In 1854, America forced Japan to open up to American influence, missionaries and trade (with gunboat diplomacy). At the time Japan was still a feudal society run by a Shogun (Tokugawa).
It wasn't until 1860 that Japan sent diplomats to the United States for talks. In Japan's feudal society the natural choice for diplomatic work was the Samurai. A total of 70 Samurai packed their bags and headed for New York City. They were the first Japanese people to leave Japan for more than 200 years.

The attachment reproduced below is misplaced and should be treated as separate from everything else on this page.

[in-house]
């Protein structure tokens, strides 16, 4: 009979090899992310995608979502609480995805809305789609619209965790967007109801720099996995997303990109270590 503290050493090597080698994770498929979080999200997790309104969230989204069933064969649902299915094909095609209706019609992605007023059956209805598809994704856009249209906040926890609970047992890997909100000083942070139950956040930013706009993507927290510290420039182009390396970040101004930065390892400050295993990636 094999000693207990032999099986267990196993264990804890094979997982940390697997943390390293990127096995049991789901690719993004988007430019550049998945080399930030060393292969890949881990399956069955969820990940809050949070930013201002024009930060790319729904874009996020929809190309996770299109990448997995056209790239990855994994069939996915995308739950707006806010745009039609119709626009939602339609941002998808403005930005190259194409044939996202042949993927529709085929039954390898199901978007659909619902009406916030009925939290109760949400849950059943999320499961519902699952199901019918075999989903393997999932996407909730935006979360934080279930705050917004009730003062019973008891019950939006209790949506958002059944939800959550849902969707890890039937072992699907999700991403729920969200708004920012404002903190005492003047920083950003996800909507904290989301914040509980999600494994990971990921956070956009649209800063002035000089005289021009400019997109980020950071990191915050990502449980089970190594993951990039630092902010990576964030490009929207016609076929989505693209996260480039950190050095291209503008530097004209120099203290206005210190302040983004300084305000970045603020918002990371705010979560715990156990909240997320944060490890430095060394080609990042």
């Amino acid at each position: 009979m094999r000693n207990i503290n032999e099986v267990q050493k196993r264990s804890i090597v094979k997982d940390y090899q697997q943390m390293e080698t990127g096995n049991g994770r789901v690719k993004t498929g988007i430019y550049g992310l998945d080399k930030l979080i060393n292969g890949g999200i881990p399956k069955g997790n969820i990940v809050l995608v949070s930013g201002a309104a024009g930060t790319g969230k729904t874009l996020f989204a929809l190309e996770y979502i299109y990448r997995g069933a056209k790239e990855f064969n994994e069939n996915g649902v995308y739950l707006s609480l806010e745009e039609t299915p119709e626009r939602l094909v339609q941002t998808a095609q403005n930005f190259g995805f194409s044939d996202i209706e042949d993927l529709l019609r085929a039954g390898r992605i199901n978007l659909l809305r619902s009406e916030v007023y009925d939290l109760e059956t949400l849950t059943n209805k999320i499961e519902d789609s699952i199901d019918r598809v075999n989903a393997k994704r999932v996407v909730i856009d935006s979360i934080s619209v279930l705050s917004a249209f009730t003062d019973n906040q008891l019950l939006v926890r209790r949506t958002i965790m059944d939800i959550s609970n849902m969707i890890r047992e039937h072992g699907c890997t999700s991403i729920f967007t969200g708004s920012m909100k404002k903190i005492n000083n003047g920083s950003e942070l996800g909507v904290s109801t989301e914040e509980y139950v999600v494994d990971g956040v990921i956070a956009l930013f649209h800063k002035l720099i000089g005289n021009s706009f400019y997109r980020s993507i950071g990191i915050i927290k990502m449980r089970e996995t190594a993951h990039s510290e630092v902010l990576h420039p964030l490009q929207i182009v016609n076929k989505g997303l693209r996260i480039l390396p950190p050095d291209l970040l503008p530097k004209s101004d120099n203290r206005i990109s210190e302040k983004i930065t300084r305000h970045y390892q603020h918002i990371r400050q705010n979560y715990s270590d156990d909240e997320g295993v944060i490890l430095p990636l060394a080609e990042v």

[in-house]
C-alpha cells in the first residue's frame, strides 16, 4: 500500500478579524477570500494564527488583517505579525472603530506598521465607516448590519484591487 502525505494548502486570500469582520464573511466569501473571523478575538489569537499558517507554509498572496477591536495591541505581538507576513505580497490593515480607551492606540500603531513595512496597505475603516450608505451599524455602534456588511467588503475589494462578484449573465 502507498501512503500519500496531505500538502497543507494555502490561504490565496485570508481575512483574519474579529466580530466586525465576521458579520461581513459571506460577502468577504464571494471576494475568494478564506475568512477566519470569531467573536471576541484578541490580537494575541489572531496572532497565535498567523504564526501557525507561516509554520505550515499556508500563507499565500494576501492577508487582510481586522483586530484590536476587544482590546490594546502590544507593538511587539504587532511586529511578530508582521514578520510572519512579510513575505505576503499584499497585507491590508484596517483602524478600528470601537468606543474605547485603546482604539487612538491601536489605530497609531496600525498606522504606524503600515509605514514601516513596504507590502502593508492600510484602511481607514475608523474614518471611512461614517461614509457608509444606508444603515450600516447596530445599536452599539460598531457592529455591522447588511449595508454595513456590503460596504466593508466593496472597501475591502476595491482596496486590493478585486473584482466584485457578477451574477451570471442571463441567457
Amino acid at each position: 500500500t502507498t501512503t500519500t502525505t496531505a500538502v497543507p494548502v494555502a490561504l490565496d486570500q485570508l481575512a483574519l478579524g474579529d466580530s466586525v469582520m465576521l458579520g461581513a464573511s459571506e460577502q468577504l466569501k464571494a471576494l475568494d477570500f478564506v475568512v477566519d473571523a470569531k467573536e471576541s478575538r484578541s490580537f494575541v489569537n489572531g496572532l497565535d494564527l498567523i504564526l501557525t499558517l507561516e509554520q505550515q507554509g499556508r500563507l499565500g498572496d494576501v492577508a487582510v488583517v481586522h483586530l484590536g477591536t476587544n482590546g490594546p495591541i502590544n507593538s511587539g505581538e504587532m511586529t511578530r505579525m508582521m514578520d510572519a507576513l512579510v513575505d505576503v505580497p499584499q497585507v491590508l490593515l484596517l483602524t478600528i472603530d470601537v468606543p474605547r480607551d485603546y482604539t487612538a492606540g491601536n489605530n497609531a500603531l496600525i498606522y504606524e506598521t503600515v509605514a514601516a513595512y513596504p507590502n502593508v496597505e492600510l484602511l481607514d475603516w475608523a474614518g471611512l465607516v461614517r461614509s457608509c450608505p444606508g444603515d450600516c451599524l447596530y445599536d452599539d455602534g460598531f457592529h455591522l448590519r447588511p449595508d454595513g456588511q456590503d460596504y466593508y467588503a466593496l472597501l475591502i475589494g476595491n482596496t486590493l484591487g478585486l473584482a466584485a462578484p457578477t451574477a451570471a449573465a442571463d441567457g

The first photograph taken in Japan was taken one year later in 1861. Within just a few years everyone was snapping photos — European diplomats, American missionaries and the Japanese themselves. Edo-era Japan was captured on film.
These are amongst the first photos of Samurai (1860s) taken within Japan itself.
These photos are a little later (1870s). By this time, changes were in place that would end the rule of the Samurai military class.